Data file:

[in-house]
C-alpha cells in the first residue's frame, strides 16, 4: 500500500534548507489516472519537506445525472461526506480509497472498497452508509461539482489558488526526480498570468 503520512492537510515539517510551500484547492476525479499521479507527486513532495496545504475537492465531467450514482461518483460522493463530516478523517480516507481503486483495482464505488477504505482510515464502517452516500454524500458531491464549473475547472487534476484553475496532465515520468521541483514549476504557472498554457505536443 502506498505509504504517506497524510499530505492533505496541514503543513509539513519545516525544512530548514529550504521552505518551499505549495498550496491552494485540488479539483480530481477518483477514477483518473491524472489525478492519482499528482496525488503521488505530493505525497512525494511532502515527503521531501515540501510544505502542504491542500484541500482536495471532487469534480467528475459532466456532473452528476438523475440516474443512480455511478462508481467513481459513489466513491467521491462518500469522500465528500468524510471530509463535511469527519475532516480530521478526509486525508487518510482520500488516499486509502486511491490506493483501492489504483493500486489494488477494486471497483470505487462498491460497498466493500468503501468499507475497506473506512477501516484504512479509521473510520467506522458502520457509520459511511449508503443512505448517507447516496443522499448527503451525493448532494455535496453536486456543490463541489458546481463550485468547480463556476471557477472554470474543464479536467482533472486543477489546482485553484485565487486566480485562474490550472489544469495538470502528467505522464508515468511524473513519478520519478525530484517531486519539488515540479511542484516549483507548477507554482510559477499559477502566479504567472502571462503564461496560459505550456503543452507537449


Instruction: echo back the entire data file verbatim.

[in-house]
C-alpha cells in the first residue's frame, strides 16, 4: 500500500534548507489516472519537506445525472461526506480509497472498497452508509461539482489558488526526480498570468 503520512492537510515539517510551500484547492476525479499521479507527486513532495496545504475537492465531467450514482461518483460522493463530516478523517480516507481503486483495482464505488477504505482510515464502517452516500454524500458531491464549473475547472487534476484553475496532465515520468521541483514549476504557472498554457505536443 502506498505509504504517506497524510499530505492533505496541514503543513509539513519545516525544512530548514529550504521552505518551499505549495498550496491552494485540488479539483480530481477518483477514477483518473491524472489525478492519482499528482496525488503521488505530493505525497512525494511532502515527503521531501515540501510544505502542504491542500484541500482536495471532487469534480467528475459532466456532473452528476438523475440516474443512480455511478462508481467513481459513489466513491467521491462518500469522500465528500468524510471530509463535511469527519475532516480530521478526509486525508487518510482520500488516499486509502486511491490506493483501492489504483493500486489494488477494486471497483470505487462498491460497498466493500468503501468499507475497506473506512477501516484504512479509521473510520467506522458502520457509520459511511449508503443512505448517507447516496443522499448527503451525493448532494455535496453536486456543490463541489458546481463550485468547480463556476471557477472554470474543464479536467482533472486543477489546482485553484485565487486566480485562474490550472489544469495538470502528467505522464508515468511524473513519478520519478525530484517531486519539488515540479511542484516549483507548477507554482510559477499559477502566479504567472502571462503564461496560459505550456503543452507537449